Playmates’ original collection of Ninja Turtles toys survived for longer than you might’ve noticed, because if you’re around my age, you probably outgrew five-inch Donatellos before the rest of the world did.
It’s a shame, because as the line entered its final years, Playmates made some desperate but creative attempts to keep those Turtles afloat. Objectively speaking, many of the collection’s best figures came out near the end.
Here’s one example:
Believe it or not, this existed! “Sumo Raphael,” released in 1995, was just one of the seemingly countless revamps to the main Turtles, who by that point had been everything from astronauts to cowboys to Universal Monsters. I always preferred unique characters to the endless Ninja Turtle revisions, but when they worked, they really worked.
And a big-bellied Raphael with Yokozuna’s hair? Yeah, that really worked. Read More…
If you’ve been around Dino Drac long enough, you’ve probably read my article about the legendary Toys “R” Us Treat Box. Of course, “legendary” may be too strong a word, since I seem to be the only one who remembers them. Thank God for material evidence.
Brother, you missed out. At scattered points during the ‘90s, TRU paired up with various sponsors to give away cardboard “lunchboxes,” filled with samples and coupons. More importantly, every time they ran the promotion, the box had a different and even more awesome theme. (I already told you about the Batman Returns version, which included, among other things, a cutout Catwoman mask.)
Now here’s another, from later that year: The Jurassic Park “R” Treat Box!
Jurassic Park debuted in June of ‘93, but this box is actually from late ’92. That should give you an idea of how long and deep the film’s marketing ran.
These giveaways were promoted in TRU’s Sunday circulars, and whenever they came around, I was always there. I cannot possibly overstate how much I loved the “R” Treat Boxes! They were free with any (literally any) purchase, so it’s not like you had to jump through any major hoop to get one.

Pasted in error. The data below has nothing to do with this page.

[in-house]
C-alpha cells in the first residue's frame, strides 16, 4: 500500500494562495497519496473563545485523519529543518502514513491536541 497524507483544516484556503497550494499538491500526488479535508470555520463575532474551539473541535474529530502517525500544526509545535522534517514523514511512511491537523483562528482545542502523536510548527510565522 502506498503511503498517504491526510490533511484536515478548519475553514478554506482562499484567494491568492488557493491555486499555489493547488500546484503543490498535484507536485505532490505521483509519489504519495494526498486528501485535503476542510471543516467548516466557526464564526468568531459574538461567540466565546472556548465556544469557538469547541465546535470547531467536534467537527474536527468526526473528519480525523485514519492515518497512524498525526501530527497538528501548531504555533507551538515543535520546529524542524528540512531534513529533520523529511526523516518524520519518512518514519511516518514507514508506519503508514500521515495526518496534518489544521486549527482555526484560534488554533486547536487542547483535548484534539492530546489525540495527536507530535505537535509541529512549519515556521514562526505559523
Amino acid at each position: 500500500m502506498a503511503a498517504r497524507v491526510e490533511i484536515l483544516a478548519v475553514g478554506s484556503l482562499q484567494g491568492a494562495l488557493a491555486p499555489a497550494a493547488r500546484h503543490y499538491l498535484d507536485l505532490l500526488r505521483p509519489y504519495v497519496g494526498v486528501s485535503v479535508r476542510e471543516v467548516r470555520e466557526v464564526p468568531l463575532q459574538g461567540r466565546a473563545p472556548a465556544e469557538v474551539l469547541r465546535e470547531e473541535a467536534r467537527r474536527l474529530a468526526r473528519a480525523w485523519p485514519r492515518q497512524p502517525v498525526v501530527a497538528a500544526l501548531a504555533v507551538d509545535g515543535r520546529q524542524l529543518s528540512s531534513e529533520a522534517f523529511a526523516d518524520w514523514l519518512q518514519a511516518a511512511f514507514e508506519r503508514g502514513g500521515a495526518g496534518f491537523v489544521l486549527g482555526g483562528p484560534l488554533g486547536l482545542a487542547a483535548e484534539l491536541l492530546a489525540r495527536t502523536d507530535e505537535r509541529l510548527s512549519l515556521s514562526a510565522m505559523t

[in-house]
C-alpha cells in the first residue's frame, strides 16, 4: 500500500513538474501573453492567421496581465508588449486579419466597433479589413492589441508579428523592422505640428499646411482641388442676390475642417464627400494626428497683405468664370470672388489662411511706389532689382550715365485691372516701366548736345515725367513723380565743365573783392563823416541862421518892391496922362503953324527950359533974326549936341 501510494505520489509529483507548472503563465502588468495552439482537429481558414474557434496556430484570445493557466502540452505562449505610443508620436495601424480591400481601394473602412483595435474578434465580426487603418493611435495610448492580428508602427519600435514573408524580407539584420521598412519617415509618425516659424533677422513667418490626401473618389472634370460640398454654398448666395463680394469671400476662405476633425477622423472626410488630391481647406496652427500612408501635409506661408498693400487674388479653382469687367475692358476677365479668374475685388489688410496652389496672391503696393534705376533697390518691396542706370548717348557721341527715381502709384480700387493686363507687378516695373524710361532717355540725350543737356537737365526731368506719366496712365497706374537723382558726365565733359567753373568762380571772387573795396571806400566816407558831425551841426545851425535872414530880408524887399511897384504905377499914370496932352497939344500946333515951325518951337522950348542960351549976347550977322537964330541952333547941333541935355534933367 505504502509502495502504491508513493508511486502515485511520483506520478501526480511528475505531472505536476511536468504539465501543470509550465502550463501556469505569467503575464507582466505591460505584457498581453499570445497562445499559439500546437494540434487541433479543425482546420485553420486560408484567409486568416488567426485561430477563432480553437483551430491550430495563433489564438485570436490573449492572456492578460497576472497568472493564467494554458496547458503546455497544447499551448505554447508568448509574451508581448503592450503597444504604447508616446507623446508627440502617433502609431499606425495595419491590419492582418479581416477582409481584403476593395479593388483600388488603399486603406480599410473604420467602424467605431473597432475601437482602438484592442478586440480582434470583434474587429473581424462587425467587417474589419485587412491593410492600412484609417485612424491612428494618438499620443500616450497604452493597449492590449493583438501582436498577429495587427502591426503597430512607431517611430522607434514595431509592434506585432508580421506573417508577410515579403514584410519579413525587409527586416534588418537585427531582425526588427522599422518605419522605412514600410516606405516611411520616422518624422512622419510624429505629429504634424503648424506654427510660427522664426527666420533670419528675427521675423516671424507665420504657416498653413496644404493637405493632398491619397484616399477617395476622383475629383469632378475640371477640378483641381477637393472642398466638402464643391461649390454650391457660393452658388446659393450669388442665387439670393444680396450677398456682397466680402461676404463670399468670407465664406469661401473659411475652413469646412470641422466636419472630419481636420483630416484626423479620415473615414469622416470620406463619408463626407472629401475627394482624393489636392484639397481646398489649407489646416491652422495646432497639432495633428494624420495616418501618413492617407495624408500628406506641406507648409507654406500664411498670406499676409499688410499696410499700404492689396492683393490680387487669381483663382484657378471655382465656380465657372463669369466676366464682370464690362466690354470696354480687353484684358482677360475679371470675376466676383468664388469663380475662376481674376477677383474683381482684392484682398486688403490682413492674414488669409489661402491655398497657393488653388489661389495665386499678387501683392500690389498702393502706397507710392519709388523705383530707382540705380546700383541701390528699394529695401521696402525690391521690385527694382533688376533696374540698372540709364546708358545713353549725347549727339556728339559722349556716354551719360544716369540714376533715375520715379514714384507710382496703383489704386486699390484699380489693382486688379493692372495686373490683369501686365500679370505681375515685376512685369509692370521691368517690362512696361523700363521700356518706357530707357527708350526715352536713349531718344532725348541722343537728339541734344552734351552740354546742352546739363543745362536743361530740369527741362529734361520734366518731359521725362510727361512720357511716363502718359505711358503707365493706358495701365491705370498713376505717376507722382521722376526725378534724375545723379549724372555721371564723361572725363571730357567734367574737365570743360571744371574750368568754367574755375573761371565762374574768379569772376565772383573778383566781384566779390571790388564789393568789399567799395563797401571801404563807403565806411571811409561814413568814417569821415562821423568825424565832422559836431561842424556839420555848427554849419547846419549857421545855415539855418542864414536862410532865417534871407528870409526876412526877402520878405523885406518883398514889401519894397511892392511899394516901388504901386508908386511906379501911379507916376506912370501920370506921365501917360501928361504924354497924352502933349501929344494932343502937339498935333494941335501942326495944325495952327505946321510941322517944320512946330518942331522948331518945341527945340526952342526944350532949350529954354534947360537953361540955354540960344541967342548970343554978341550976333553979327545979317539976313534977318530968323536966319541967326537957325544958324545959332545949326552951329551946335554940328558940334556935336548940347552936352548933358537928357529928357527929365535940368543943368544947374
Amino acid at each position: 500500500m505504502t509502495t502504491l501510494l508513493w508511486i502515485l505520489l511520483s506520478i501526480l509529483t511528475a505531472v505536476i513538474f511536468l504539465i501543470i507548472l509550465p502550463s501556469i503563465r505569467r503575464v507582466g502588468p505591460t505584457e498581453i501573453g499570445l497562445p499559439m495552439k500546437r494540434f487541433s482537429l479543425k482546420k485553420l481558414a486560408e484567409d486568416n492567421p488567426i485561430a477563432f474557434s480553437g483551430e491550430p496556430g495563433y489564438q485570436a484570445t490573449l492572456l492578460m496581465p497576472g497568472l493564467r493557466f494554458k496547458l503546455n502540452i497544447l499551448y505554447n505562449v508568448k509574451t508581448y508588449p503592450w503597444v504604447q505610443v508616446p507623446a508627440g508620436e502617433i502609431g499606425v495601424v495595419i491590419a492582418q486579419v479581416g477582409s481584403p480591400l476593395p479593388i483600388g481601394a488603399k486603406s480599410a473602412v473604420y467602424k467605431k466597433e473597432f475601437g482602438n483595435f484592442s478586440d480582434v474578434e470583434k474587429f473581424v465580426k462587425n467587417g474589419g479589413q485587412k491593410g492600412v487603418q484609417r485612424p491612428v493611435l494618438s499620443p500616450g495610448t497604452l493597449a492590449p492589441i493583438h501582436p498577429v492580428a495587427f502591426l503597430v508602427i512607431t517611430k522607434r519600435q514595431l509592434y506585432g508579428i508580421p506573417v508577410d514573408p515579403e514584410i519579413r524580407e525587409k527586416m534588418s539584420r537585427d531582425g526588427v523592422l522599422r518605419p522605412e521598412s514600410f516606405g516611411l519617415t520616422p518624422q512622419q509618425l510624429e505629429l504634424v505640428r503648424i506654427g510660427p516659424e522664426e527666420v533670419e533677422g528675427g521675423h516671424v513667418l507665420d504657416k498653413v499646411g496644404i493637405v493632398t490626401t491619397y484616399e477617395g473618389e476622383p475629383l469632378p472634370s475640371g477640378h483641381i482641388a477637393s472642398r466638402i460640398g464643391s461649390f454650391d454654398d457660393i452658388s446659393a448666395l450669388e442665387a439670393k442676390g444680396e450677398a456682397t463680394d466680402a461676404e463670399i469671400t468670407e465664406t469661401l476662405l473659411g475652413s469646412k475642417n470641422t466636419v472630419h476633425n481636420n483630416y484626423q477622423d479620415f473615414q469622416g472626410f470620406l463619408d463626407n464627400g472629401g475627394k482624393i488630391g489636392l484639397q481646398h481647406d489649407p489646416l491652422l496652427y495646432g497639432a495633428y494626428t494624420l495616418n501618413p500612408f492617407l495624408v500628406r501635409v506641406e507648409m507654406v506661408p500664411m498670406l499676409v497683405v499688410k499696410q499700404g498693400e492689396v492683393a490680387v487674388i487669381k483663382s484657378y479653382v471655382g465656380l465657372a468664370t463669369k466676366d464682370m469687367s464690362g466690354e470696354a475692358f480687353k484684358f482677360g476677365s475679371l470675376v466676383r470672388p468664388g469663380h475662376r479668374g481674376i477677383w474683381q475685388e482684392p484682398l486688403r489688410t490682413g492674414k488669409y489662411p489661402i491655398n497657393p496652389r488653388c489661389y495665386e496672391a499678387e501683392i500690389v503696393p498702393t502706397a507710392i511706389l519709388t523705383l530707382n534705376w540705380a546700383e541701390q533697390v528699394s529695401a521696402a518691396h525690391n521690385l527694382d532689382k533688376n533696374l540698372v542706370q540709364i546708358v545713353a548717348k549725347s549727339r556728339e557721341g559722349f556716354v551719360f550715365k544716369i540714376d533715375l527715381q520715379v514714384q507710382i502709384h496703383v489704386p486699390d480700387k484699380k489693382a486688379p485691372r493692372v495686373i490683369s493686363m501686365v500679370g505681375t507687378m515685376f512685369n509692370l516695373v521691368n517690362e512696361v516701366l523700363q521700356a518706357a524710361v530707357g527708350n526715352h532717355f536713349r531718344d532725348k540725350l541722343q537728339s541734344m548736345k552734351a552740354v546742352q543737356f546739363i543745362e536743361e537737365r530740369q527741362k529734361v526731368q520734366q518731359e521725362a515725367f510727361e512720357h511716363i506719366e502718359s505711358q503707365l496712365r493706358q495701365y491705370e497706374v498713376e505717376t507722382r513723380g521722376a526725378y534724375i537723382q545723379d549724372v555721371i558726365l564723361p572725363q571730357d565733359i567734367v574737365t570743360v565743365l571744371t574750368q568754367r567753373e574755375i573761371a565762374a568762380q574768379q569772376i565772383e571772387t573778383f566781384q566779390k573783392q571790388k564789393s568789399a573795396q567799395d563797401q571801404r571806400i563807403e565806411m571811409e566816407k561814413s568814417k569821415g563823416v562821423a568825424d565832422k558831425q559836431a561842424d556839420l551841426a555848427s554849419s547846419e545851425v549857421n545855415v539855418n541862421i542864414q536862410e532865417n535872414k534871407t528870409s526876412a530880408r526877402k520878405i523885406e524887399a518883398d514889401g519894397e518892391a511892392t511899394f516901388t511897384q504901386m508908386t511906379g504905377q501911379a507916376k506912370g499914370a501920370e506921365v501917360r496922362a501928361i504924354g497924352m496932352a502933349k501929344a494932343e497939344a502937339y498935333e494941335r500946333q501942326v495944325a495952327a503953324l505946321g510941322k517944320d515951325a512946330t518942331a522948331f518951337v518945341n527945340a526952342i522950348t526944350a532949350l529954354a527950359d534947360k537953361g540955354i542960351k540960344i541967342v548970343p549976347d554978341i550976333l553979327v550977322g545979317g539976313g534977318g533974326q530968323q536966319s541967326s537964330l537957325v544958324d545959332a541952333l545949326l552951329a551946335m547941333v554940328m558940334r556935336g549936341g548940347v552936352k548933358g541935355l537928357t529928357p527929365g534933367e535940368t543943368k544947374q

I don’t have the original samples that were once tucked inside, but imagine things like a pack of gum and a teensy bit of Crest toothpaste. If you were lucky enough, there’d even be a bag of chips or cookies. I remember treating those things like priceless artifacts that were to be left unmolested for all of time. (For roughly ten minutes. Then I ate everything.)
The free junk made me feel like such a star, but even the empty boxes were worth celebrating. Covered with good reasons to cut them into a million pieces, here are the key features of the Jurassic Park version: Read More…
Last night on Dino Drac’s Facebook page, I randomly opened an old pack of Garbage Pail Kids. Doing so stirred many memories of my childhood GPK obsession, which had some incredible highs and lows.
If you were alive at the time, you should remember the highs. Collecting Garbage Pail Kids was something most kids had in common. You could talk about those cards with just about anyone. They were a way to turn the most distant acquaintance into a fast friend. We’d compare collections, trade our doubles, and just be so comfortable in the weirdness of it all. Hey, everyone else was doing the same thing.